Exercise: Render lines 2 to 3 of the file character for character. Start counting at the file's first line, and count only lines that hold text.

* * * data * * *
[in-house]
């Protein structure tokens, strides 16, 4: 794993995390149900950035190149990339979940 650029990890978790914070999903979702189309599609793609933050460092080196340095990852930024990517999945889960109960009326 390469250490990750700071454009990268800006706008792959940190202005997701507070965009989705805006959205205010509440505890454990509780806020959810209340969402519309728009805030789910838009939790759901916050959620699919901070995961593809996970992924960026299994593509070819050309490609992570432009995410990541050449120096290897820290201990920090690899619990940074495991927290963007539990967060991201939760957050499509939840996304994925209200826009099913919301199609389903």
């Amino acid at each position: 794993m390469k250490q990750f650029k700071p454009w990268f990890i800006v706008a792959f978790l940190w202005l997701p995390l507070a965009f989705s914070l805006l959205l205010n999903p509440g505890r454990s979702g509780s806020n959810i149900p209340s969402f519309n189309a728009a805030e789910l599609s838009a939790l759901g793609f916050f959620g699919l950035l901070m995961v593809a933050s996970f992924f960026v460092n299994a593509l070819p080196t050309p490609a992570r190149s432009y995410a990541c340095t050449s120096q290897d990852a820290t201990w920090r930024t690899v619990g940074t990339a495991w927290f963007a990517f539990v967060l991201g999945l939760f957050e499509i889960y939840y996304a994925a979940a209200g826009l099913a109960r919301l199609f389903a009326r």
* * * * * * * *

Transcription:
């Protein structure tokens, strides 16, 4: 794993995390149900950035190149990339979940 650029990890978790914070999903979702189309599609793609933050460092080196340095990852930024990517999945889960109960009326 390469250490990750700071454009990268800006706008792959940190202005997701507070965009989705805006959205205010509440505890454990509780806020959810209340969402519309728009805030789910838009939790759901916050959620699919901070995961593809996970992924960026299994593509070819050309490609992570432009995410990541050449120096290897820290201990920090690899619990940074495991927290963007539990967060991201939760957050499509939840996304994925209200826009099913919301199609389903």
């Amino acid at each position: 794993m390469k250490q990750f650029k700071p454009w990268f990890i800006v706008a792959f978790l940190w202005l997701p995390l507070a965009f989705s914070l805006l959205l205010n999903p509440g505890r454990s979702g509780s806020n959810i149900p209340s969402f519309n189309a728009a805030e789910l599609s838009a939790l759901g793609f916050f959620g699919l950035l901070m995961v593809a933050s996970f992924f960026v460092n299994a593509l070819p080196t050309p490609a992570r190149s432009y995410a990541c340095t050449s120096q290897d990852a820290t201990w920090r930024t690899v619990g940074t990339a495991w927290f963007a990517f539990v967060l991201g999945l939760f957050e499509i889960y939840y996304a994925a979940a209200g826009l099913a109960r919301l199609f389903a009326r």